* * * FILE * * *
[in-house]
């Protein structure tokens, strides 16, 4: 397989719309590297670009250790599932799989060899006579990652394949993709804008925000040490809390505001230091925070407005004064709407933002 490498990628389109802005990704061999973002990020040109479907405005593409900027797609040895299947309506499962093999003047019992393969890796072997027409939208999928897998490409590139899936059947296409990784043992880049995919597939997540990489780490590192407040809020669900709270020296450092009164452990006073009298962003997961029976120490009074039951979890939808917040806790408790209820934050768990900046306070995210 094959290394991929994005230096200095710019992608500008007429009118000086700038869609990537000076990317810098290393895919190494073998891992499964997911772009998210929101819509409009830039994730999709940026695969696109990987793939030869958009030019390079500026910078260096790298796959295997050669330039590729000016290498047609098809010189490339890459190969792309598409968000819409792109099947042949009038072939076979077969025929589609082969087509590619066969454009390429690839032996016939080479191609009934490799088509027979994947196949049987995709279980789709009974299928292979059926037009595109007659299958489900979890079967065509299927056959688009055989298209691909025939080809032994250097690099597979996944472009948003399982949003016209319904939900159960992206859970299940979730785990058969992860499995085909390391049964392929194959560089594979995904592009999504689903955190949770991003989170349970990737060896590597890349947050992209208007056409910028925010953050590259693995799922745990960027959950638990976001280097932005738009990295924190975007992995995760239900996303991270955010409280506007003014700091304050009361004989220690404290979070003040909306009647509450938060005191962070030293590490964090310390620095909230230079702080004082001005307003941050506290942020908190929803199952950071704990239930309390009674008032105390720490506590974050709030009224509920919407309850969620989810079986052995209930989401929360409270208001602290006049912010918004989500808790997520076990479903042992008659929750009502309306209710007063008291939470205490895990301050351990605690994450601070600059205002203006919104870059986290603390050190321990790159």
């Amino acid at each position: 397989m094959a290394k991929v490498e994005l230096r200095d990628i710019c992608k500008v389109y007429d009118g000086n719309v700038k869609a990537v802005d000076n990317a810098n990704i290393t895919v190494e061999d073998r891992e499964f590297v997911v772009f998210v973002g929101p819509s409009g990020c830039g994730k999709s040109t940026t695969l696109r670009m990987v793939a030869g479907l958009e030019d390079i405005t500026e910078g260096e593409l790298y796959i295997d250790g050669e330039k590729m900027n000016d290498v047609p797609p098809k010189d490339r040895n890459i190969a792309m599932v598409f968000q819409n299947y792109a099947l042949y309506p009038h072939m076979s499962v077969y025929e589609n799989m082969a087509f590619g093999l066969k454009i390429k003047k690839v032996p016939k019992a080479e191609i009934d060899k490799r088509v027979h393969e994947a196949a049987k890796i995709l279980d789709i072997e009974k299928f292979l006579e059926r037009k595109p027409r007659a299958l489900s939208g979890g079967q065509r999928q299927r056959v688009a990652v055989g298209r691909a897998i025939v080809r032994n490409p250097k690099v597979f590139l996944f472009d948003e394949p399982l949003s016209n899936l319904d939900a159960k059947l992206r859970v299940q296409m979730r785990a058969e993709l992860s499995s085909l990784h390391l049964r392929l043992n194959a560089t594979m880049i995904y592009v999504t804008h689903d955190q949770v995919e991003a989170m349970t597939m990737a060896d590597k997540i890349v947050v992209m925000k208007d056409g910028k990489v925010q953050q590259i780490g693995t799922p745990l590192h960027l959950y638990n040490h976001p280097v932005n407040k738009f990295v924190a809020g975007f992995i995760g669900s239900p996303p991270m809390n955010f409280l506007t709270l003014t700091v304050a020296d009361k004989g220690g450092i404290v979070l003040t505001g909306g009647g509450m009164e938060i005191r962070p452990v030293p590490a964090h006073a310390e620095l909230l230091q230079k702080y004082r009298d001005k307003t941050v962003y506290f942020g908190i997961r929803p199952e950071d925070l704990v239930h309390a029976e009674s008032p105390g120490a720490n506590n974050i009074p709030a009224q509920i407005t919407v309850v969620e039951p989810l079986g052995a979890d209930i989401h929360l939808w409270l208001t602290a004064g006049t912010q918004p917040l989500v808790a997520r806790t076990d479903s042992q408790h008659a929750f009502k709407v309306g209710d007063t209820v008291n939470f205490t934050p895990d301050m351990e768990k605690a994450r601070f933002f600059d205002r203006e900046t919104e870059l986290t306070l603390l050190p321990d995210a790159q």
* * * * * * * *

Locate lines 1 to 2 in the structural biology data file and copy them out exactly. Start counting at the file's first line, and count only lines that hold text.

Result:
[in-house]
């Protein structure tokens, strides 16, 4: 397989719309590297670009250790599932799989060899006579990652394949993709804008925000040490809390505001230091925070407005004064709407933002 490498990628389109802005990704061999973002990020040109479907405005593409900027797609040895299947309506499962093999003047019992393969890796072997027409939208999928897998490409590139899936059947296409990784043992880049995919597939997540990489780490590192407040809020669900709270020296450092009164452990006073009298962003997961029976120490009074039951979890939808917040806790408790209820934050768990900046306070995210 094959290394991929994005230096200095710019992608500008007429009118000086700038869609990537000076990317810098290393895919190494073998891992499964997911772009998210929101819509409009830039994730999709940026695969696109990987793939030869958009030019390079500026910078260096790298796959295997050669330039590729000016290498047609098809010189490339890459190969792309598409968000819409792109099947042949009038072939076979077969025929589609082969087509590619066969454009390429690839032996016939080479191609009934490799088509027979994947196949049987995709279980789709009974299928292979059926037009595109007659299958489900979890079967065509299927056959688009055989298209691909025939080809032994250097690099597979996944472009948003399982949003016209319904939900159960992206859970299940979730785990058969992860499995085909390391049964392929194959560089594979995904592009999504689903955190949770991003989170349970990737060896590597890349947050992209208007056409910028925010953050590259693995799922745990960027959950638990976001280097932005738009990295924190975007992995995760239900996303991270955010409280506007003014700091304050009361004989220690404290979070003040909306009647509450938060005191962070030293590490964090310390620095909230230079702080004082001005307003941050506290942020908190929803199952950071704990239930309390009674008032105390720490506590974050709030009224509920919407309850969620989810079986052995209930989401929360409270208001602290006049912010918004989500808790997520076990479903042992008659929750009502309306209710007063008291939470205490895990301050351990605690994450601070600059205002203006919104870059986290603390050190321990790159």